When I first read the memory is structured like a hypercube I thought you were talking about an hypercube in infinite dimensions. How about the following language:
- The memory tape is stored into a hypercube. The cube's side is 2, yet an unbounded number of cells can be accessed because there are an infinite number of dimensions.
>change the axis
*operates on / go to the next dimension
<change the axis
*operates on / go to the previous dimension
*switch to the other cell in the current direction
+ - . , [ ]usual brainfuck instructions
The current axis at the beginning of execution is X; using > change it to Y, Z, T, then to higher-dimensional axis with no names. Using < change from Y to X, from Z to Y, etc., and is a no-op if the current axis is X. In other words, in Hcbf every cell is referenced by a quadruplet (x, y, z, t) of unbounded integers; in hypercubed brainfuck, every cell is referenced by an infinite sequence (x0, x1, x2...), where every xn is either 0 or 1 (and the sequence is not so infinite, as for every cell there exists an integer N such that for every n > N, xn = 0). The current cell at the beginning of execution is (0, 0,...). Using * directly will make the current cell (1, 0, 0,...), and using it again will go back to (0, 0, 0...), and using > and < change the coordinate the * instruction will affect. For instance if a program starts with >>*>*, the current cell will be (0, 0, 1, 1, 0, 0...). --(this comment by Koen at 11:02, 7 October 2012 UTC; please sign your comments with ~~~~)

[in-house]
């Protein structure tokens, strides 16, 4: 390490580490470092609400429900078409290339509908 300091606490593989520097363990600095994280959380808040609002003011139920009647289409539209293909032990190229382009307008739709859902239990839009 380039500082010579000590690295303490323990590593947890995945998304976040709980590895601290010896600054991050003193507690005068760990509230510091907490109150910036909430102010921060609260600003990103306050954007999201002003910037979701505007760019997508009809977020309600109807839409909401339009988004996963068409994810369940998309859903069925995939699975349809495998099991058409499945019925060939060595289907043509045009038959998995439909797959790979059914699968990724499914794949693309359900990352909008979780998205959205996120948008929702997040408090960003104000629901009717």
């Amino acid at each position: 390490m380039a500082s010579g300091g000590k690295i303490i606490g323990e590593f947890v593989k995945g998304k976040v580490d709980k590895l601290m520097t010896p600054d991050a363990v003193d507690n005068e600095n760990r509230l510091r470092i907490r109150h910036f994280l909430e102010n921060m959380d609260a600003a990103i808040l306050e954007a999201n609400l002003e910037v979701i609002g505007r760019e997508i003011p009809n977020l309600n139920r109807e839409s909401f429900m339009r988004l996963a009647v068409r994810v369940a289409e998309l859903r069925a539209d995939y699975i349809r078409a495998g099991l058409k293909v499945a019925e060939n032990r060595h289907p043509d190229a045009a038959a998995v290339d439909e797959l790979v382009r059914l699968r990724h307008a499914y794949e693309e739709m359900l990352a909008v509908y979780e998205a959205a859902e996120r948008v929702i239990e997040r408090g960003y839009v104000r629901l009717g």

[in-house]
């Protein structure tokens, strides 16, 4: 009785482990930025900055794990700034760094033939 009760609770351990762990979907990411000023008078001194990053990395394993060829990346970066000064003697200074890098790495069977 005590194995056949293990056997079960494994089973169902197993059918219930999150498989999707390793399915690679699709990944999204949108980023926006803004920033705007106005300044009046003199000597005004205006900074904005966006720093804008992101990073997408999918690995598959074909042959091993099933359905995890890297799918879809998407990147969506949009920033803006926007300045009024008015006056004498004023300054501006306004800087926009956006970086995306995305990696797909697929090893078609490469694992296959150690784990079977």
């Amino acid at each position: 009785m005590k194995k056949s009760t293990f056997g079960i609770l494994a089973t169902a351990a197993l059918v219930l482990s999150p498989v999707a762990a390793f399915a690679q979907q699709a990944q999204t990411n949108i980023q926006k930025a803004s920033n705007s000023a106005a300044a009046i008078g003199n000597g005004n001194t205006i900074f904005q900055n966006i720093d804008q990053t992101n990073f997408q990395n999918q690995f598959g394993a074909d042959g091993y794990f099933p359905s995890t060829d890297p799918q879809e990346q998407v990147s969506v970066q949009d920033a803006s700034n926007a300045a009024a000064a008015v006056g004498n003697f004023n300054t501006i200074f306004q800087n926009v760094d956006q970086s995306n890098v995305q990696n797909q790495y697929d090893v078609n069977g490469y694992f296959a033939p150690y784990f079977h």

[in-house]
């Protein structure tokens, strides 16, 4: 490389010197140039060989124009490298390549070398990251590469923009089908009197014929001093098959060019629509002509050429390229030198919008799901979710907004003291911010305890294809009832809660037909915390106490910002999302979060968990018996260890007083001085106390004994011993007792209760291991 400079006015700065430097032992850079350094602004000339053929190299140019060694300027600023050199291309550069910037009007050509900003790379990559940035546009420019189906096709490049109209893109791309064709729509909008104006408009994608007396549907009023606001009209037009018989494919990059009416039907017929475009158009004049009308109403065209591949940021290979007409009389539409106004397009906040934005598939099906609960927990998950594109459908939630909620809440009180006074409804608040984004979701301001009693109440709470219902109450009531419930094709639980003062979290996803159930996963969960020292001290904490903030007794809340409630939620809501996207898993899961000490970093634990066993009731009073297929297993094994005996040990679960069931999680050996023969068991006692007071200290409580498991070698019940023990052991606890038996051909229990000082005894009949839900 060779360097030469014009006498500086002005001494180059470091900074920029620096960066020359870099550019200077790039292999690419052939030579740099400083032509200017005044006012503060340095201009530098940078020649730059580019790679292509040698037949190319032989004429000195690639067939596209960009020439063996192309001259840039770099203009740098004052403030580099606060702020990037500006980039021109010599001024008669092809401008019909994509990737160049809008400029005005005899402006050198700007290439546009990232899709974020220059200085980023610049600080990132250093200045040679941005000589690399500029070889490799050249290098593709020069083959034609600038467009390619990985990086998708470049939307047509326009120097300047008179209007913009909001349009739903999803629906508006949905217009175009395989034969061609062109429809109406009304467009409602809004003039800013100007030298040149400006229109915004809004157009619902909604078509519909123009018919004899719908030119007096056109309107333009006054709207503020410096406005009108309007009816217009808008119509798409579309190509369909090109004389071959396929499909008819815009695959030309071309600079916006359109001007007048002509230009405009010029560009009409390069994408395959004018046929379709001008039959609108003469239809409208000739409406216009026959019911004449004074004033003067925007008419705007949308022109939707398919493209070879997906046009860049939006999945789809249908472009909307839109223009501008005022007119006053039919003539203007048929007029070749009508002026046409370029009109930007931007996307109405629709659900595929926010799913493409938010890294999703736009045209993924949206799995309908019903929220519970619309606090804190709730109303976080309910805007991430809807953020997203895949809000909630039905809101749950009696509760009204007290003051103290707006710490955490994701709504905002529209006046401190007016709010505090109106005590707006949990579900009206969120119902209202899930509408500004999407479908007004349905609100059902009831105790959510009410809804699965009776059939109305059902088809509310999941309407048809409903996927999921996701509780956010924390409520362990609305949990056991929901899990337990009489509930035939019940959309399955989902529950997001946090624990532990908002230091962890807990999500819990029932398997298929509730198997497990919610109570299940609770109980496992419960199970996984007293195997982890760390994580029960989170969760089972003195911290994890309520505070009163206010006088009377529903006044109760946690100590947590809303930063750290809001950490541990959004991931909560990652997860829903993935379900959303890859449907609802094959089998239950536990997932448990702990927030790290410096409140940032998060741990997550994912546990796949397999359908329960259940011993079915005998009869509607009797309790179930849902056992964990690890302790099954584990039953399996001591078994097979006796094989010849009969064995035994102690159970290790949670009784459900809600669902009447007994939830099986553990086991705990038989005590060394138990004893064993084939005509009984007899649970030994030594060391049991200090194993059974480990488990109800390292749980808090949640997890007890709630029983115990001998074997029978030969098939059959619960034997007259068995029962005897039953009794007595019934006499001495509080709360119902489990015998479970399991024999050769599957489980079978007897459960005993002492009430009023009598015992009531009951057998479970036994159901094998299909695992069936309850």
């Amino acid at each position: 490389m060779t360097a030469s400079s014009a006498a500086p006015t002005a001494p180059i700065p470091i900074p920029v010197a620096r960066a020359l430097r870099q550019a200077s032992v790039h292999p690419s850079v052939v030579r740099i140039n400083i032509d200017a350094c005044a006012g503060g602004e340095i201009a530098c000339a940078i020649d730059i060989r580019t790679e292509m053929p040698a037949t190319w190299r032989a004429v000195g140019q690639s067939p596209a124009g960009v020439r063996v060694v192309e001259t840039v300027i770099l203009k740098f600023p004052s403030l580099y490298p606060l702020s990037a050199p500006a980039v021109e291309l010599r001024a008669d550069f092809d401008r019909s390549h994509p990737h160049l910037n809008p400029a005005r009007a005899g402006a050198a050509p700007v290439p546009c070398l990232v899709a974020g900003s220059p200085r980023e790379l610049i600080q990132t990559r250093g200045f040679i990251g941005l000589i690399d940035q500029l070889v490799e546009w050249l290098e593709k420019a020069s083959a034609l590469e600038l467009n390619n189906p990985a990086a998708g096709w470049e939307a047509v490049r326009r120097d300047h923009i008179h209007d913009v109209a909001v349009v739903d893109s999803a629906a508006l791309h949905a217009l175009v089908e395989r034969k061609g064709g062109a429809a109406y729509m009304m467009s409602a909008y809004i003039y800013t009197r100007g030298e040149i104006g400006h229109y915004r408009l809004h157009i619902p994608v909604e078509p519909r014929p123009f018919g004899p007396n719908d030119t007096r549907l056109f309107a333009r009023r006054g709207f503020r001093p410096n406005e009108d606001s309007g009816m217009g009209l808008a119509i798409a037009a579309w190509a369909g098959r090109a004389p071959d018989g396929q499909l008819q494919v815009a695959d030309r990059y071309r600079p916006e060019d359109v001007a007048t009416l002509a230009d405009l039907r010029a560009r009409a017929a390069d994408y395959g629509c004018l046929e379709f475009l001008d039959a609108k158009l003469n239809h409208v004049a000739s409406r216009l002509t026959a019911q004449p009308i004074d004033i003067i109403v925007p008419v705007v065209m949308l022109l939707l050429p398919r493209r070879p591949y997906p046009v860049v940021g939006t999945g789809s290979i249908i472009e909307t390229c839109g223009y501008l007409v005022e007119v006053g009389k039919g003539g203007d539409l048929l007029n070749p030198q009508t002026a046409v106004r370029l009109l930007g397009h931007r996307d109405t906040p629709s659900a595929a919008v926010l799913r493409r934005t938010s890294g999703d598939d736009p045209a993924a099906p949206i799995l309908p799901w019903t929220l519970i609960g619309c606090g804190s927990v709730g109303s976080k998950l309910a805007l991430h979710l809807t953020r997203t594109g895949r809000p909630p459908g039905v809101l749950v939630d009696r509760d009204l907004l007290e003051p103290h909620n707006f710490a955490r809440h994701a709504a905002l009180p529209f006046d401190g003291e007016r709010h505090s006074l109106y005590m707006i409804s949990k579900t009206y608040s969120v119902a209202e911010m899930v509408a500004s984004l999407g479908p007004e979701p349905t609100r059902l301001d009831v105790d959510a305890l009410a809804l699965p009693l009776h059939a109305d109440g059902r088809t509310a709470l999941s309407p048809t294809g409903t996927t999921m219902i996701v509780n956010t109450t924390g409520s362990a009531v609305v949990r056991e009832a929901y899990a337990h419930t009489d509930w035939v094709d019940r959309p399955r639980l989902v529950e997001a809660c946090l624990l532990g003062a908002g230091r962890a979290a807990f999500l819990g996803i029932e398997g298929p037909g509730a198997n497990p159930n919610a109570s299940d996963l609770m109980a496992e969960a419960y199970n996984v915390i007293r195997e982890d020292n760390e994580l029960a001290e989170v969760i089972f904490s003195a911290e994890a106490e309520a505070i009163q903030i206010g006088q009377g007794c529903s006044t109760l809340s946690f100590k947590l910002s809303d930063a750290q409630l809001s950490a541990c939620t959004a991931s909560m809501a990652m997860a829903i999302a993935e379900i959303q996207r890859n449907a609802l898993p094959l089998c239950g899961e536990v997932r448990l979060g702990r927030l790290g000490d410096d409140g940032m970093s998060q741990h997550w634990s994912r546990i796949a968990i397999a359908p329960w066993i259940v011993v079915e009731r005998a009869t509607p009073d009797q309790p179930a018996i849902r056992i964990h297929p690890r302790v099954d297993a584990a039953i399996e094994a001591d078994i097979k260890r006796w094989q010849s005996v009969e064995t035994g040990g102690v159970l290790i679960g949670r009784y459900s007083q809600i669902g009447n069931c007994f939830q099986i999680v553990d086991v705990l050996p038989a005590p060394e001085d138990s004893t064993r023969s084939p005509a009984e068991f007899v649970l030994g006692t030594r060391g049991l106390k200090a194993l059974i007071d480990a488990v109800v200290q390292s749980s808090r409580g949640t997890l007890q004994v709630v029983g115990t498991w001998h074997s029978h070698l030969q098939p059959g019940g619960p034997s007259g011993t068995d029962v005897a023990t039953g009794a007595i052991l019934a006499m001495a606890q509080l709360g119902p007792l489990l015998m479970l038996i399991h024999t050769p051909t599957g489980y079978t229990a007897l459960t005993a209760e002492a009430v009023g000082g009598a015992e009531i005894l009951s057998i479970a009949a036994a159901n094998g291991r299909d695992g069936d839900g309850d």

I was thinking something similar, with 256 dimensions each of length 256 so despite having 21024 cells it's not Turing complete (This exceeds the number of atoms in the universe by a considerable factor). But seeing your variation made me realise these are actually rather trivial.
Another way of representing all three versions is to give hcbf a traditional brainfuck tape and alter the commands slightly.
>Moves the pointer
<Moves the pointer
Nbetween the values 1, 100 and 10000
This means that yours, specifically, ends up as simply flipping bits in the array index.
For the record this is my variation:
Move the pointer to the right along the current dimension (wrapping at 256 cells)
Move the pointer "up" the dimensions (wrapping at 256 dimensions)
Increment the memory cell under the pointer
Decrement the memory cell under the pointer
Output the character signified by the cell at the pointer
Input a character and store it in the cell at the pointer
Jump past the matching
]if the cell under the pointer is 0
Jump back to the matching
[if the cell under the pointer is nonzero
Do the previous
^command 254 more times.
This is a compile time convenience feature for a negative one step.